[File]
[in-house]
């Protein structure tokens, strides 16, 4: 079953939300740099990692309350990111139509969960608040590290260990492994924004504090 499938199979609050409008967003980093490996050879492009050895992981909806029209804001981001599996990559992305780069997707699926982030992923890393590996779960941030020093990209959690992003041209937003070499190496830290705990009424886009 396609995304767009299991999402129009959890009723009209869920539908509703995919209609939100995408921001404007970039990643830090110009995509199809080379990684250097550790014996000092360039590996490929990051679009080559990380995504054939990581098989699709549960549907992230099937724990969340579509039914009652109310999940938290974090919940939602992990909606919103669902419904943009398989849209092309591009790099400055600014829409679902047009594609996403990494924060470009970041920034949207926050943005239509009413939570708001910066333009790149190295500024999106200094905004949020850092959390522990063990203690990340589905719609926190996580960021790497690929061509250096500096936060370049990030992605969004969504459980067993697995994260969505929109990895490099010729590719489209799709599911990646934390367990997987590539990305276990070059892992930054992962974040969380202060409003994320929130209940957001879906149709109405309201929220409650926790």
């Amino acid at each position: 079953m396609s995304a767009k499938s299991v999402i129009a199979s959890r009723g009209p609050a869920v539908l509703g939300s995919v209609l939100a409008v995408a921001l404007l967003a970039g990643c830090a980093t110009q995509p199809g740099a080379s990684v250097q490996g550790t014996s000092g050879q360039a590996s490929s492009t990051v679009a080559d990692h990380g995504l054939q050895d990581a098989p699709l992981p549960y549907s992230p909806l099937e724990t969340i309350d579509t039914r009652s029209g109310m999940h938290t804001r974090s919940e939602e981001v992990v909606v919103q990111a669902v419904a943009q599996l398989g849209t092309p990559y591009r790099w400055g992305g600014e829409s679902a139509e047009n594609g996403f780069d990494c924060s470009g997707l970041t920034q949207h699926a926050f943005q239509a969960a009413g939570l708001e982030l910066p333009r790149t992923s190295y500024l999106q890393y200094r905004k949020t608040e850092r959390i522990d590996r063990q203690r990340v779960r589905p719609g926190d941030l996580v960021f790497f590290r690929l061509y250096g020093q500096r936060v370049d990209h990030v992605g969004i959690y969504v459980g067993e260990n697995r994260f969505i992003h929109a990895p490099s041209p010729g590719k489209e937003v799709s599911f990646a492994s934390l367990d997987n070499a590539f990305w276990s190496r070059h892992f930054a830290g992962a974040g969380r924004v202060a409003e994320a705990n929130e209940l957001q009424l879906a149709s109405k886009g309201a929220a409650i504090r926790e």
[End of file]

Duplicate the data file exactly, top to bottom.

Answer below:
[in-house]
């Protein structure tokens, strides 16, 4: 079953939300740099990692309350990111139509969960608040590290260990492994924004504090 499938199979609050409008967003980093490996050879492009050895992981909806029209804001981001599996990559992305780069997707699926982030992923890393590996779960941030020093990209959690992003041209937003070499190496830290705990009424886009 396609995304767009299991999402129009959890009723009209869920539908509703995919209609939100995408921001404007970039990643830090110009995509199809080379990684250097550790014996000092360039590996490929990051679009080559990380995504054939990581098989699709549960549907992230099937724990969340579509039914009652109310999940938290974090919940939602992990909606919103669902419904943009398989849209092309591009790099400055600014829409679902047009594609996403990494924060470009970041920034949207926050943005239509009413939570708001910066333009790149190295500024999106200094905004949020850092959390522990063990203690990340589905719609926190996580960021790497690929061509250096500096936060370049990030992605969004969504459980067993697995994260969505929109990895490099010729590719489209799709599911990646934390367990997987590539990305276990070059892992930054992962974040969380202060409003994320929130209940957001879906149709109405309201929220409650926790």
């Amino acid at each position: 079953m396609s995304a767009k499938s299991v999402i129009a199979s959890r009723g009209p609050a869920v539908l509703g939300s995919v209609l939100a409008v995408a921001l404007l967003a970039g990643c830090a980093t110009q995509p199809g740099a080379s990684v250097q490996g550790t014996s000092g050879q360039a590996s490929s492009t990051v679009a080559d990692h990380g995504l054939q050895d990581a098989p699709l992981p549960y549907s992230p909806l099937e724990t969340i309350d579509t039914r009652s029209g109310m999940h938290t804001r974090s919940e939602e981001v992990v909606v919103q990111a669902v419904a943009q599996l398989g849209t092309p990559y591009r790099w400055g992305g600014e829409s679902a139509e047009n594609g996403f780069d990494c924060s470009g997707l970041t920034q949207h699926a926050f943005q239509a969960a009413g939570l708001e982030l910066p333009r790149t992923s190295y500024l999106q890393y200094r905004k949020t608040e850092r959390i522990d590996r063990q203690r990340v779960r589905p719609g926190d941030l996580v960021f790497f590290r690929l061509y250096g020093q500096r936060v370049d990209h990030v992605g969004i959690y969504v459980g067993e260990n697995r994260f969505i992003h929109a990895p490099s041209p010729g590719k489209e937003v799709s599911f990646a492994s934390l367990d997987n070499a590539f990305w276990s190496r070059h892992f930054a830290g992962a974040g969380r924004v202060a409003e994320a705990n929130e209940l957001q009424l879906a149709s109405k886009g309201a929220a409650i504090r926790e």